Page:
Do not forget to build in YOU time

Who, me? Yes -- the person most often forgotten in the equation is YOU. As part of the modern day supermom culture, we are so busy doing for everyone else that we forget how to just BE for ourselves. Although easier said than done, taking even just a few powerful moments to put the focus back on you can reap great rewards. Whatever your pleasure, make sure you incorporate some on a regular basis to keep your sanity up and your stress level down.

Do not feel like you must present the perfect facade

It is always refreshing when you run into a mom who admits the challenges, owns up to the not-so-proud moments, can admit her children are not without flaws and simply vent. We often hide behind this veil of composure and feel like it is an admission of defeat if we show any weakness or lack of complete control. Remember, even the most “perfect” parents with the most “well-behaved” children lose it sometimes. Let your guard down and embrace the support.


Summary
Jumping cartoon

Letting go of the supermom mentality might not be easy, but it will be liberating and fulfilling. And it will allow you to embrace at least some of the moments in the day, rather than rushing through them. Being a mom and mastering the juggle will be a challenge, and it will always have its rewards. But if you expect to do it all perfectly, the pressure will be palpable and the joy will be harder to come by.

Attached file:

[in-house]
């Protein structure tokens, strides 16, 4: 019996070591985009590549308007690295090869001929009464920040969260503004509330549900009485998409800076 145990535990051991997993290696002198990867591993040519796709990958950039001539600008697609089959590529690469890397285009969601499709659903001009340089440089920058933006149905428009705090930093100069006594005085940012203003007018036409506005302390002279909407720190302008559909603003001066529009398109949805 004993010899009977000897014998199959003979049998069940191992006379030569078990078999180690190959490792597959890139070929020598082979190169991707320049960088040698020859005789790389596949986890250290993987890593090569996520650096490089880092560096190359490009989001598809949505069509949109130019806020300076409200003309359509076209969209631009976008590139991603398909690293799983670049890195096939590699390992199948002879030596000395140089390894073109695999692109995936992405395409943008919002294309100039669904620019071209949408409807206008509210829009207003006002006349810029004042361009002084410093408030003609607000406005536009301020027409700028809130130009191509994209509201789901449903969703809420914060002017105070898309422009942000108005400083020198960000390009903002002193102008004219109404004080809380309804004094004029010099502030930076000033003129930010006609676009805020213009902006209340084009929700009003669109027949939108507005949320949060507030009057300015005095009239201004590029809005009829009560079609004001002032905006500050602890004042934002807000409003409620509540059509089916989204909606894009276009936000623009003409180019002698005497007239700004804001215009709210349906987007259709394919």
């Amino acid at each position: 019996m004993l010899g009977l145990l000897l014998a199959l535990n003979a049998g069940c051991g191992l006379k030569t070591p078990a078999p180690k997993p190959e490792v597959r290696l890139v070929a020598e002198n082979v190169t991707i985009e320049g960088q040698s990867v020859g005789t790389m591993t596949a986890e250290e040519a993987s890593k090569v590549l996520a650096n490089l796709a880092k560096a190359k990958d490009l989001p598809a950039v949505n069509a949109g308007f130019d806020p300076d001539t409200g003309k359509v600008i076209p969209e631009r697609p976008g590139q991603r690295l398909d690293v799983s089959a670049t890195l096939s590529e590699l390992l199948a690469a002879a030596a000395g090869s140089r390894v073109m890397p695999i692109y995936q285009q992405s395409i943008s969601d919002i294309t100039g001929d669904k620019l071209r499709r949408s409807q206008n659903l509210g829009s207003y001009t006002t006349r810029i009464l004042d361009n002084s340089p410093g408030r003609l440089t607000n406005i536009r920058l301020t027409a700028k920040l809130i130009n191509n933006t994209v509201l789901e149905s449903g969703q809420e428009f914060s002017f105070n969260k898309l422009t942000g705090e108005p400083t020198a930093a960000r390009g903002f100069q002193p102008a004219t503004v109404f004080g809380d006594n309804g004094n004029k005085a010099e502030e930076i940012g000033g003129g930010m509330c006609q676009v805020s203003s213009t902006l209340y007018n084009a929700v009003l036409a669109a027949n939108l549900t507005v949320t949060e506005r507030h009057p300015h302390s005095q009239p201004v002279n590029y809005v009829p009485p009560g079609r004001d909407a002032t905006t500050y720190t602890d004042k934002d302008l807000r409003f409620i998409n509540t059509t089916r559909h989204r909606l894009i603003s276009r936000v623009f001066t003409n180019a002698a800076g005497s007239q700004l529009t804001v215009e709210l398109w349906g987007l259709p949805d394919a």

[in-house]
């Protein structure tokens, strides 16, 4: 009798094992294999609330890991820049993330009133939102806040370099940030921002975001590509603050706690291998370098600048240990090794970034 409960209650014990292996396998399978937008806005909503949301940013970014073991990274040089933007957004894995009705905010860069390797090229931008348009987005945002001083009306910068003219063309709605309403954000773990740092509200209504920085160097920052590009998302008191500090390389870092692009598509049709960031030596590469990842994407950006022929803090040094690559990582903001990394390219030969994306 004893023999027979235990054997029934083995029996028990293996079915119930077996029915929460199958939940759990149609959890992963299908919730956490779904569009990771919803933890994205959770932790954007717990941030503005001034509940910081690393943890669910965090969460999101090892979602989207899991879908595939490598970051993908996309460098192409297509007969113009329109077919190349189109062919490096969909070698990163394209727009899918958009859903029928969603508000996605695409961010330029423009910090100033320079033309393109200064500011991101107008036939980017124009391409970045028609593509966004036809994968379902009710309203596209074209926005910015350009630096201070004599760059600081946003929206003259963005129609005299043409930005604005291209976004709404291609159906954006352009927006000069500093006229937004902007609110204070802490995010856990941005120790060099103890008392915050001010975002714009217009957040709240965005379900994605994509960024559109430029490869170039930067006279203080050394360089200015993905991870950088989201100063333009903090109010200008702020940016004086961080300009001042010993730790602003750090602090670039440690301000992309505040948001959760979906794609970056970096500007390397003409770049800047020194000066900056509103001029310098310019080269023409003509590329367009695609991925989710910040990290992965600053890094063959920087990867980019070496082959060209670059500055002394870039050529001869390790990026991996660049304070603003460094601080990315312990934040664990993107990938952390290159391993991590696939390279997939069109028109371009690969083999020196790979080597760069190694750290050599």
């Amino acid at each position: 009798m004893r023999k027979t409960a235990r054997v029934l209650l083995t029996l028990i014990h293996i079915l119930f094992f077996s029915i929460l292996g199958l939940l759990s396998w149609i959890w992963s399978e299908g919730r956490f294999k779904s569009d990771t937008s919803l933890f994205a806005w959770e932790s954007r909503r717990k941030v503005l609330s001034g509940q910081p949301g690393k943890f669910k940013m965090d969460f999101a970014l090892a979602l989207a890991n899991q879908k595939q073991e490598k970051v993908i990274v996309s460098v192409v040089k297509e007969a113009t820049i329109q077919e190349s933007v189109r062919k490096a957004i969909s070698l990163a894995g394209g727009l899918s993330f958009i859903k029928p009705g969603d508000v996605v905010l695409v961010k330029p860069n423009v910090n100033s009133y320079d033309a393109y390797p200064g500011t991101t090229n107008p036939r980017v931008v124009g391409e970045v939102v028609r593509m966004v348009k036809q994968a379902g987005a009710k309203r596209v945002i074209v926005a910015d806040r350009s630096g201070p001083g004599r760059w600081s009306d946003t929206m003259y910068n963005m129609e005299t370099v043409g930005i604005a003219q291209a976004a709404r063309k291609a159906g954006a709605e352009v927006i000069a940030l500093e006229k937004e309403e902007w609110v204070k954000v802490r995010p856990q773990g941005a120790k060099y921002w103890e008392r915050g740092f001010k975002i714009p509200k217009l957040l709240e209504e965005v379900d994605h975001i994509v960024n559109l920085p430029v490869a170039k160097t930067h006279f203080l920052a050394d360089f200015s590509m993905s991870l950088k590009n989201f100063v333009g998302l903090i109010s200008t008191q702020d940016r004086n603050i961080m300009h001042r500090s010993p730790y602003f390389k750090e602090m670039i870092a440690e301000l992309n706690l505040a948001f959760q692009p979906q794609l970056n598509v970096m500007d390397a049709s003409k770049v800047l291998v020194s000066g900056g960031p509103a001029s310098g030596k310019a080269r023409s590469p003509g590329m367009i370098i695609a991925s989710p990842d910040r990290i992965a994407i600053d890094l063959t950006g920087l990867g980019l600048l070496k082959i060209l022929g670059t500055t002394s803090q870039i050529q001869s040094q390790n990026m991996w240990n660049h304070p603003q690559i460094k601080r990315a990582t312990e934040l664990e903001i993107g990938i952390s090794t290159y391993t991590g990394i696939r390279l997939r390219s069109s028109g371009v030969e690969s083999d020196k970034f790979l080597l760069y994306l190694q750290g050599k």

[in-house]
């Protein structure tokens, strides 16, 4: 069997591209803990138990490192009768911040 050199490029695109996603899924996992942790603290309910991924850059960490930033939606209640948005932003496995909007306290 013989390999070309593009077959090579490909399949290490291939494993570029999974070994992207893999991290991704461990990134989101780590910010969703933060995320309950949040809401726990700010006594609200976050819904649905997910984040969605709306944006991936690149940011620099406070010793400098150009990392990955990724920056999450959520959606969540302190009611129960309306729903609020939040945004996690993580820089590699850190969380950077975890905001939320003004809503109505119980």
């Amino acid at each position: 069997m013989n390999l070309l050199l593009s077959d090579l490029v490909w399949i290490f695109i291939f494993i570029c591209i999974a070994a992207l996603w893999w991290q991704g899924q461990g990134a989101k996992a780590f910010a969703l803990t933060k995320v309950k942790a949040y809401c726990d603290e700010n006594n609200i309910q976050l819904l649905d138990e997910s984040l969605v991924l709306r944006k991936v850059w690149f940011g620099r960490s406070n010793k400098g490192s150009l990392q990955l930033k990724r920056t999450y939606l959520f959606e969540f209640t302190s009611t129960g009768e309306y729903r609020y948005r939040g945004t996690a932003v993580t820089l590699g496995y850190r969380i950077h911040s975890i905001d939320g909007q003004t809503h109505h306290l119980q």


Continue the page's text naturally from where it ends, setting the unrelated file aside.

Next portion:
Give yourself some leeway to be human and build in room for the error that accompanies this. Being a superhero looks a lot more glamorous than it actually is. So hang up your supermom cape and happily accept just being a really great mom.


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Photo Credits: Listen to your Mother - LA by Lisa Sjolund via Flickr; Check Man, Cross Man and Jump Man © ioannis kounadeas - Fotolia.com

Jackie InsingerParenting Expert

As a mom and a learning and behavior specialist, I have found that there is a distinct need for a positive approach to understanding and honoring the individuality of each child. As a society, we have created a specific version of what success l...